Just because someone is a skilled marketing professional does not mean that he or she knows how to sell.
New business development professionals at ad agencies very often, it turns out, get little to no training on how to effectively complete large, complex sales. Yet using some proven techniques and a little pre-call planning, business development reps can greatly improve their success on sales calls with prospects.
This article explores how mastering a few basic techniques will develop the right approach to effectively establish a relationship that moves a sale forward.
Mastering the SPIN for Sales Calls
Neil Rackham developed a new approach to the selling process in 1988. Rackham’s company Huthwaite, Inc. assessed more than 35,000 sales calls for products and services. Rackham identified the techniques most frequently used by successful sales professionals.
These observations disproved a number of popular myths about the selling process, such as objection handling, which Rackham argued could actually hurt the chances of selling. In turn, Rackham established a new sales model – SPIN selling.
SPIN selling focuses on four core sets of questions:
- Situation Questions, which focus on finding background details that help form a better understanding of the prospect’s situation
- Problem Questions, which allow you to unearth the problems a prospect has that your product can solve
- Implication Questions, which gets a prospect discussing the ramifications if the problem is not resolved
- Need-Payoff Questions, which address how your product can help address the implications raised
Today, sales professionals around the world incorporate the SPIN selling model into their sales process with great success. Using the SPIN framework, an agency business development professional can achieve significant results. Business will not be won on the first call, but through multiple calls that establish a relationship and lay a foundation. Each call will have its own objectives and outcomes aimed at moving the sales forward.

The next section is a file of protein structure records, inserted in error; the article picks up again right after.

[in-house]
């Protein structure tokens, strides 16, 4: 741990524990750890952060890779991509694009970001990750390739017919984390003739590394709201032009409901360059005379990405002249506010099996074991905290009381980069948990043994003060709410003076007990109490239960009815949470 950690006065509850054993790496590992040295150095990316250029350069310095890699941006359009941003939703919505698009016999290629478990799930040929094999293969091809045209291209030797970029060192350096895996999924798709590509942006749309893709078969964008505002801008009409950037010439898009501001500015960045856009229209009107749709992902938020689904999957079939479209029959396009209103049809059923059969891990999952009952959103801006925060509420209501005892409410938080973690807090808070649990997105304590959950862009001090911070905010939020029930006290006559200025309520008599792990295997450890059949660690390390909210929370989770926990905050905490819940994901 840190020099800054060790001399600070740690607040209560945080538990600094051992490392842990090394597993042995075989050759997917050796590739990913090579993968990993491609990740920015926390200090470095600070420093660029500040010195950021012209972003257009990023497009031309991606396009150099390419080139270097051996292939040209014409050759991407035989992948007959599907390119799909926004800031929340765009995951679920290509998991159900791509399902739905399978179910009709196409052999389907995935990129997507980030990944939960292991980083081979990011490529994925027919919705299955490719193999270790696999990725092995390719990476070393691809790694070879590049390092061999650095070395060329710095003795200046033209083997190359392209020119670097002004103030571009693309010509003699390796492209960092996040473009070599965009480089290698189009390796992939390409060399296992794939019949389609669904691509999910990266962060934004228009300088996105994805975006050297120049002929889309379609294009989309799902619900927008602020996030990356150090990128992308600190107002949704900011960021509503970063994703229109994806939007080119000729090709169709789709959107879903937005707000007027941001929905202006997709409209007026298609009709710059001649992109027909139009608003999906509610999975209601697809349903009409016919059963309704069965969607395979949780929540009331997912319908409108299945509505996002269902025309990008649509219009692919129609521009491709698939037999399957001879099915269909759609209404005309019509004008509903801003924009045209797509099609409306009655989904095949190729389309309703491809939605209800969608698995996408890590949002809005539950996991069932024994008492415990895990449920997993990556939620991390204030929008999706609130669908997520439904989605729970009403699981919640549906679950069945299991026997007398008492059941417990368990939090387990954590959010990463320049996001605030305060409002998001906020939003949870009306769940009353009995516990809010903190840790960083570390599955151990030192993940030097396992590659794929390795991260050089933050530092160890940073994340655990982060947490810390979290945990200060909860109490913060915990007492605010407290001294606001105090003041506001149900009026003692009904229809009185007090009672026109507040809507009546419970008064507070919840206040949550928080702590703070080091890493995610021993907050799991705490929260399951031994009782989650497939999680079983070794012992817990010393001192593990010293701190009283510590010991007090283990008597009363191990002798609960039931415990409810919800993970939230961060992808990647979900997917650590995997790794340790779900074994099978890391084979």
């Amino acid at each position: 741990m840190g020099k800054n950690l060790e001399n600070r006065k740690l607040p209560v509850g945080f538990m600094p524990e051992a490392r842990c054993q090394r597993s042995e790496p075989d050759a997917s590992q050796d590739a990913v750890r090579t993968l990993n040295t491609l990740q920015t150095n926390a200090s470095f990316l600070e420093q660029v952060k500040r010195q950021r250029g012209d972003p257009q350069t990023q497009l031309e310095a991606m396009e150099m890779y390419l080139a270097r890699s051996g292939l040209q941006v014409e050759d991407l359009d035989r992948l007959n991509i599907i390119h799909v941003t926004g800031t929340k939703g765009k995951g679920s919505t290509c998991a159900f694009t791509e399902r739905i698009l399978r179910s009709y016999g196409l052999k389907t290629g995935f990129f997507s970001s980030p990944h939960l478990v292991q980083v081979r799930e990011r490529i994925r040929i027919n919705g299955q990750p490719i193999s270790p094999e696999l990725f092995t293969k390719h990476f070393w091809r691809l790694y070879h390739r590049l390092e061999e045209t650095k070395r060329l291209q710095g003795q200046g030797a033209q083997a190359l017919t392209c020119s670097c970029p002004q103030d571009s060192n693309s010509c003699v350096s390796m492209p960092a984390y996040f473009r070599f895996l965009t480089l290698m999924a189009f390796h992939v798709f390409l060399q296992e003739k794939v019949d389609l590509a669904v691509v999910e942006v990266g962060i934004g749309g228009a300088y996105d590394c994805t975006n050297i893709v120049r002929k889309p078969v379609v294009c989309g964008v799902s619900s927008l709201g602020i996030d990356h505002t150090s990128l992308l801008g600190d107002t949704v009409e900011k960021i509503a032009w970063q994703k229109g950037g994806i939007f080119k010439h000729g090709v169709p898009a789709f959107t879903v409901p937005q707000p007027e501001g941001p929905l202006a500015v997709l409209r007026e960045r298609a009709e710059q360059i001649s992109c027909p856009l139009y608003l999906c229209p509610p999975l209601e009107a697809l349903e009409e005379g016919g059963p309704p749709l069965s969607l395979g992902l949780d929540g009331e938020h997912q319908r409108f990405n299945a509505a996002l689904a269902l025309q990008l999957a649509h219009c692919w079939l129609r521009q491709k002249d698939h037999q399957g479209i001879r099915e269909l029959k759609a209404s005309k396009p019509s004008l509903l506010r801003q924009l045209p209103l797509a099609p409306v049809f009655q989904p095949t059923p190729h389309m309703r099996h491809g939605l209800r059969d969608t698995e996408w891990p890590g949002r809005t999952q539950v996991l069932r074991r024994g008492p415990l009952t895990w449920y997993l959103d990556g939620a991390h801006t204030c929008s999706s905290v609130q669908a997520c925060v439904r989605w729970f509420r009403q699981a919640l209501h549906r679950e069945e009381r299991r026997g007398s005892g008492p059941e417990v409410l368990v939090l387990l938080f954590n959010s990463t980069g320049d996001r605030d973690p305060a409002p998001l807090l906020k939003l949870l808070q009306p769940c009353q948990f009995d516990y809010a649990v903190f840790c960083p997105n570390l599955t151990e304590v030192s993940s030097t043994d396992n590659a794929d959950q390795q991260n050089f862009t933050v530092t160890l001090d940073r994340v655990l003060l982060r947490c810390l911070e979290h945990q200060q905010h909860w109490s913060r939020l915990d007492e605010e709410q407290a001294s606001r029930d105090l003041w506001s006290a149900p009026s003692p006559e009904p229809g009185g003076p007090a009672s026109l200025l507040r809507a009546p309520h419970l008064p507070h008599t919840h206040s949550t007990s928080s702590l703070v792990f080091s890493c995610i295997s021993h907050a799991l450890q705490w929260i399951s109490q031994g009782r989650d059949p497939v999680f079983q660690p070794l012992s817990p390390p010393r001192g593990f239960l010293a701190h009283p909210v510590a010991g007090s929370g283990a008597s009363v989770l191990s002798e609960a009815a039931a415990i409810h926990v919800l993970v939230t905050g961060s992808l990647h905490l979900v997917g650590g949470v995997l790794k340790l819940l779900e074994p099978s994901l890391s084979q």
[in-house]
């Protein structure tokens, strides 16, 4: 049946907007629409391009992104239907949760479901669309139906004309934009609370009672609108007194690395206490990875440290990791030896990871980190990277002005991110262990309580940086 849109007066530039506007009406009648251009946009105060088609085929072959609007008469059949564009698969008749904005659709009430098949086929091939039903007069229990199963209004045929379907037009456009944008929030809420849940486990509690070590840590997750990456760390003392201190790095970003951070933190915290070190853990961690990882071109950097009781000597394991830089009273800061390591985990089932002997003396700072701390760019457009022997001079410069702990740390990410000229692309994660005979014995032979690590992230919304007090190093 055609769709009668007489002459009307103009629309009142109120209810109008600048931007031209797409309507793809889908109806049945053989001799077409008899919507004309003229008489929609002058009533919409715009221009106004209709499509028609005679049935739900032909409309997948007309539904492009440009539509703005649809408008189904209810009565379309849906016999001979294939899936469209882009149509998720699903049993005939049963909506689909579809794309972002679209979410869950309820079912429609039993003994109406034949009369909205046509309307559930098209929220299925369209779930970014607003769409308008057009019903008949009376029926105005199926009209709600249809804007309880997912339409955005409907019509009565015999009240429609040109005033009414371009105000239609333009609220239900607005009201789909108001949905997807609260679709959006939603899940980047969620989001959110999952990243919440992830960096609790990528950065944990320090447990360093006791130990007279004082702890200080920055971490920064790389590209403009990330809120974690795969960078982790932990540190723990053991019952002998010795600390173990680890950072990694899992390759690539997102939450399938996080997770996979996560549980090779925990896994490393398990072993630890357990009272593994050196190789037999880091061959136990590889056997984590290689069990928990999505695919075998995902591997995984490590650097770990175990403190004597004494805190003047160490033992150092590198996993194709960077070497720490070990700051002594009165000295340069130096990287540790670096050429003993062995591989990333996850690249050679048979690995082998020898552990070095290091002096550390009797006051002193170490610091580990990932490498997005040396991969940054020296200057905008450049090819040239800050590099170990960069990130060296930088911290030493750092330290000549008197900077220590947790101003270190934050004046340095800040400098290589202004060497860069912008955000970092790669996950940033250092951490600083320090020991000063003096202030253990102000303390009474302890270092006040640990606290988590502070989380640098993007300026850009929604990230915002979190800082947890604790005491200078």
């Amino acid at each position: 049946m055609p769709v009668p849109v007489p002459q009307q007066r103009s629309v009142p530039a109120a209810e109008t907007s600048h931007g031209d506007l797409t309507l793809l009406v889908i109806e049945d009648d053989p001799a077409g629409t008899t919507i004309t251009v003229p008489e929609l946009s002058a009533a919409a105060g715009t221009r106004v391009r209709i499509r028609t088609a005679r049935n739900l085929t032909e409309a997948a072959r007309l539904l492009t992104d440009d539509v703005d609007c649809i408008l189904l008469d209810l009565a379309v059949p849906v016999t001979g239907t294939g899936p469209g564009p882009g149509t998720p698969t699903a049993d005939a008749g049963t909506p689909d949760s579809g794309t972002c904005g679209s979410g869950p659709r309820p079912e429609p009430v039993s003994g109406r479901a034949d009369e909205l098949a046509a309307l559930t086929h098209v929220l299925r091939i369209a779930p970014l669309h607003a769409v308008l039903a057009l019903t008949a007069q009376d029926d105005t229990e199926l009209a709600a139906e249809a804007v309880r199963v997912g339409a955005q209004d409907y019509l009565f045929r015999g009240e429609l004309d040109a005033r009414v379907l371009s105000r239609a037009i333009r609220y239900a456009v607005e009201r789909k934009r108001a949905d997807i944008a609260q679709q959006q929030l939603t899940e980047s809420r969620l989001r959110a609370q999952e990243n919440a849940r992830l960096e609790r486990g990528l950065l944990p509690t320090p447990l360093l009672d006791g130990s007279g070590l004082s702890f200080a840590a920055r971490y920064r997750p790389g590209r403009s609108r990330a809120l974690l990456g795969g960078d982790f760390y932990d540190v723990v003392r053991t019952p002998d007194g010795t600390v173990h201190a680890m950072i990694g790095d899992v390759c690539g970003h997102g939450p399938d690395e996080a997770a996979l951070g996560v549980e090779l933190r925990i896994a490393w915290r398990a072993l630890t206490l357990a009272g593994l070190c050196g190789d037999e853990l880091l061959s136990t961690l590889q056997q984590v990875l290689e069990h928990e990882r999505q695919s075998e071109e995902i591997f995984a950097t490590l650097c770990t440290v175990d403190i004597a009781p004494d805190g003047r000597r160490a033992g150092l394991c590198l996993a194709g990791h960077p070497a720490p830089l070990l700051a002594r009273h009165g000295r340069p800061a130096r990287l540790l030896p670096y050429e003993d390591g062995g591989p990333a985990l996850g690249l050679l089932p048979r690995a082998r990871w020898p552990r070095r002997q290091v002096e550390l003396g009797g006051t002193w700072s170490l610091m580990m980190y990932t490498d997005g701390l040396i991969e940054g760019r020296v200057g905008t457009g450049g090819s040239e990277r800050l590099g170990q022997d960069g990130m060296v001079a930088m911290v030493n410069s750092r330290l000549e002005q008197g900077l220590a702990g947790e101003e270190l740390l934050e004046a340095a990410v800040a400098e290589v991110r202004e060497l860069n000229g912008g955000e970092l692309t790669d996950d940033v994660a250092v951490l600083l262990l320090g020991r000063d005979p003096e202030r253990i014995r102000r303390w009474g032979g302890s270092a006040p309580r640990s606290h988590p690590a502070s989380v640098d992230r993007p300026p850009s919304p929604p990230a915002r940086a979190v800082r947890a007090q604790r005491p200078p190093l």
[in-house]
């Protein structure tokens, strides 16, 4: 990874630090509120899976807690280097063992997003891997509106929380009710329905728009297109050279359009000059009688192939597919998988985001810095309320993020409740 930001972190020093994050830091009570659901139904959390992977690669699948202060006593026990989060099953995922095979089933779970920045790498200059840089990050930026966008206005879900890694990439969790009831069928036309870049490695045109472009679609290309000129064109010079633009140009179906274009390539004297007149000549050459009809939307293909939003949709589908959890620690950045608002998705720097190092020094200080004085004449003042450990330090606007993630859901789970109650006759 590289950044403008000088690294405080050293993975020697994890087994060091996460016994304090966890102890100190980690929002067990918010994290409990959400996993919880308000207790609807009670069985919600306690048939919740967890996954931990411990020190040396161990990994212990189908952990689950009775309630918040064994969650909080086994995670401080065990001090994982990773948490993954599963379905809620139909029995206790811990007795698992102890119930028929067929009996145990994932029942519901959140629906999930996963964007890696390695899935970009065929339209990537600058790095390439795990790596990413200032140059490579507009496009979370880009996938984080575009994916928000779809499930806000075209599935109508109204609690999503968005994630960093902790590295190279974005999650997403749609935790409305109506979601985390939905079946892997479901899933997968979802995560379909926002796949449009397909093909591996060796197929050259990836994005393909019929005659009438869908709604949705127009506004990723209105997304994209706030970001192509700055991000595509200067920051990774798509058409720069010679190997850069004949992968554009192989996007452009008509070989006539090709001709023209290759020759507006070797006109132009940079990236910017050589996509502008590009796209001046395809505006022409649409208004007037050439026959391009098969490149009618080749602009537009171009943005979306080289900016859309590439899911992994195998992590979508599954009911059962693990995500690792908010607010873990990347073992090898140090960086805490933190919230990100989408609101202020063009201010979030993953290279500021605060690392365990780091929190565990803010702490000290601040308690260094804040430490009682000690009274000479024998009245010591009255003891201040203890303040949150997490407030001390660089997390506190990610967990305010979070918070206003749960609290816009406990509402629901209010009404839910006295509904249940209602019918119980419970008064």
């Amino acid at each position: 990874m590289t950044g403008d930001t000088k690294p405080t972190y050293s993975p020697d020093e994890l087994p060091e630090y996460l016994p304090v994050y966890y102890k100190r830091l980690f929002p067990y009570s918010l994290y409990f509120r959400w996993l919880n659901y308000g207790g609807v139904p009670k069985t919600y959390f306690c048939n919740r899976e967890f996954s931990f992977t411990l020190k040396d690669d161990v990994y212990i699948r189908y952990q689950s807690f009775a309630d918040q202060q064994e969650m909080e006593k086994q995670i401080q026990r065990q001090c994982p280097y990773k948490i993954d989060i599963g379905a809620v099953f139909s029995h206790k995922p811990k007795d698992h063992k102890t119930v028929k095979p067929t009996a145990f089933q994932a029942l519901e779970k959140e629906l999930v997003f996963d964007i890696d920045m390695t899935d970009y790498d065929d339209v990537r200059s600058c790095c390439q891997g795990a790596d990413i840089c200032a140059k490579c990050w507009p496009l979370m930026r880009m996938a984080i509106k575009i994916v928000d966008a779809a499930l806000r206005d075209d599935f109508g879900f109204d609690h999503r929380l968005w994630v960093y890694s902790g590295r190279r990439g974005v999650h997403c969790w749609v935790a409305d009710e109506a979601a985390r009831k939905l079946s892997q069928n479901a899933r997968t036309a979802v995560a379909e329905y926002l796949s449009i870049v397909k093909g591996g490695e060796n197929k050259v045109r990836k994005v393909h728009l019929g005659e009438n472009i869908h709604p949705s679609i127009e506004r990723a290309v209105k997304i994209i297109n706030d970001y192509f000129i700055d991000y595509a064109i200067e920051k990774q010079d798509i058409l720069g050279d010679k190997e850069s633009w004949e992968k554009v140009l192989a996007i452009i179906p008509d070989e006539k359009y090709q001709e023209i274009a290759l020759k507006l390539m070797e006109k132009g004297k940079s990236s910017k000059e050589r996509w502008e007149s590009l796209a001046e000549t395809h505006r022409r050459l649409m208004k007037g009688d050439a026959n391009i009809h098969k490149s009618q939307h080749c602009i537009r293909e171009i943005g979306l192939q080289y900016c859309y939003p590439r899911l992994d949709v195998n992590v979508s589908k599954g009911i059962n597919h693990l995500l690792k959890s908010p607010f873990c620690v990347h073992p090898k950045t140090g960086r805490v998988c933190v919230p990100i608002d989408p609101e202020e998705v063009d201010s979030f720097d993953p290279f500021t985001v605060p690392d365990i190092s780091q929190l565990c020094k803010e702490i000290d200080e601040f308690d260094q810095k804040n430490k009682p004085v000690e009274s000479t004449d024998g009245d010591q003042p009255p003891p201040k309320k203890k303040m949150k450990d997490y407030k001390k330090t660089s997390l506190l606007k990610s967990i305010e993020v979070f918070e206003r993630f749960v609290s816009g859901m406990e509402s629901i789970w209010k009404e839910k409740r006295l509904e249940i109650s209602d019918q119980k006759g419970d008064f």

Stage 1: Opening
The purpose of an effective opening is to gain the prospect’s agreement for you to ask questions. You are seeking permission to begin a relationship and gain a deeper understanding of the prospect and his or her business needs.
In the Opening stage, there’s no need for benefits statements. In smaller sales and brief calls of 10 minutes or less, an opening benefits statement may help engage the prospect’s interest. But in longer B2B calls, there is no link between success and an opening benefits statement.
It’s tempting at this stage to share everything that’s great about your agency and jump right to a solution. But research shows that successful sellers don’t talk about themselves until late in the call. If you start talking about yourself or your services too soon, you allow the prospect to start asking the questions and take control of the call.
That said, it is important to communicate who you are, why you’re making the call and establishing a basis for asking questions, but it’s not about giving a large number of details about your agency or services.
This opening needs to be brief, 2-3 minutes at most.
Stage 2: Investigating
The Investigating stage is the most important stage in complex sales.
The core objective is to uncover a need the prospect has. Before that conversation occurs, however, you need to do pre-call planning homework.
Look at your prospect’s industry, company and at the prospect himself or herself. What are the potential weaknesses or opportunities that you can identify?
Make a list of each of your agency’s capabilities that can improve upon the prospect’s weaknesses or take better advantage of an opportunity you’ve identified.
Frame several questions for each of these weaknesses or opportunities.
Your focus in the investigating stage should be to ask these types of questions that lead the prospect into explicitly identifying a need that you are uniquely positioned to solve.
How will you know when that need is expressed? It’s a matter of keying in on any statement a prospect makes that expresses a concern or want that can be satisfied by your agency.